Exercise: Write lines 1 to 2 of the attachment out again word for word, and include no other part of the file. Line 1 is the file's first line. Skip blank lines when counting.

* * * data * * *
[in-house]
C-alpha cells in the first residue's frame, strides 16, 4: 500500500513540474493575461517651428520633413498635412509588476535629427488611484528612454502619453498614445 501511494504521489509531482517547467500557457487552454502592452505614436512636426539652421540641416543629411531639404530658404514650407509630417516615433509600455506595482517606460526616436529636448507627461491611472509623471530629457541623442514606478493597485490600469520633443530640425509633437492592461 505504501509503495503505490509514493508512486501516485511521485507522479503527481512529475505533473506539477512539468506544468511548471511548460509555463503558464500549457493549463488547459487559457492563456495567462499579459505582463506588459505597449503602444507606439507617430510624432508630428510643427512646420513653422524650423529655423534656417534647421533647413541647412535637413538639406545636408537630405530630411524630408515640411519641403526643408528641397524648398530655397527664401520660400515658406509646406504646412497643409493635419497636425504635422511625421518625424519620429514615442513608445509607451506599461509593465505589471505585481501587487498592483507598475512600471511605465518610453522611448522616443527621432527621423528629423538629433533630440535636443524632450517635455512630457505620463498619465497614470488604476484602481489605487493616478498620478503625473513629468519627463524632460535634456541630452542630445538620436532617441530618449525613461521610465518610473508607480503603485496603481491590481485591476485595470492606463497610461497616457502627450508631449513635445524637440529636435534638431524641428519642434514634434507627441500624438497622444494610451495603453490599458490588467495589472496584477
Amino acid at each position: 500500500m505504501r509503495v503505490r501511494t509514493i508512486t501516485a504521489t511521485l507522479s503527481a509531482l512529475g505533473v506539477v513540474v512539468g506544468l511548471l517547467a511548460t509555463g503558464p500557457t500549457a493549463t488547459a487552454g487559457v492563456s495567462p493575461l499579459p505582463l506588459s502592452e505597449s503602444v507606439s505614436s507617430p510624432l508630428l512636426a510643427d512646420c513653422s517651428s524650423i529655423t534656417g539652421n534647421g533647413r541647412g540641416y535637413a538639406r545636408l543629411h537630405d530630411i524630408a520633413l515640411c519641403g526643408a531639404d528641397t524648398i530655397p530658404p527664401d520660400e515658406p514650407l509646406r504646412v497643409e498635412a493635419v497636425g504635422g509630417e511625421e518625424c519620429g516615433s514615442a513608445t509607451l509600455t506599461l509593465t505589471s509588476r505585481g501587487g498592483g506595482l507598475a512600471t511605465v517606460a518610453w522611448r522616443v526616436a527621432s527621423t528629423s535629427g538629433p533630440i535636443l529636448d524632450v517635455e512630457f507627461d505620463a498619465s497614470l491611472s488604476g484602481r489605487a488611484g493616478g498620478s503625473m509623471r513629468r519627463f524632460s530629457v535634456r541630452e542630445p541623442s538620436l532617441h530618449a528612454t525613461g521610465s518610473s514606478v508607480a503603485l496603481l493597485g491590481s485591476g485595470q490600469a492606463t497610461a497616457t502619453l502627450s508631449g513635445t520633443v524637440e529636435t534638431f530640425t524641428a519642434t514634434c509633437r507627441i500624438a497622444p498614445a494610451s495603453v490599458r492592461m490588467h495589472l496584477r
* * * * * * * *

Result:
[in-house]
C-alpha cells in the first residue's frame, strides 16, 4: 500500500513540474493575461517651428520633413498635412509588476535629427488611484528612454502619453498614445 501511494504521489509531482517547467500557457487552454502592452505614436512636426539652421540641416543629411531639404530658404514650407509630417516615433509600455506595482517606460526616436529636448507627461491611472509623471530629457541623442514606478493597485490600469520633443530640425509633437492592461 505504501509503495503505490509514493508512486501516485511521485507522479503527481512529475505533473506539477512539468506544468511548471511548460509555463503558464500549457493549463488547459487559457492563456495567462499579459505582463506588459505597449503602444507606439507617430510624432508630428510643427512646420513653422524650423529655423534656417534647421533647413541647412535637413538639406545636408537630405530630411524630408515640411519641403526643408528641397524648398530655397527664401520660400515658406509646406504646412497643409493635419497636425504635422511625421518625424519620429514615442513608445509607451506599461509593465505589471505585481501587487498592483507598475512600471511605465518610453522611448522616443527621432527621423528629423538629433533630440535636443524632450517635455512630457505620463498619465497614470488604476484602481489605487493616478498620478503625473513629468519627463524632460535634456541630452542630445538620436532617441530618449525613461521610465518610473508607480503603485496603481491590481485591476485595470492606463497610461497616457502627450508631449513635445524637440529636435534638431524641428519642434514634434507627441500624438497622444494610451495603453490599458490588467495589472496584477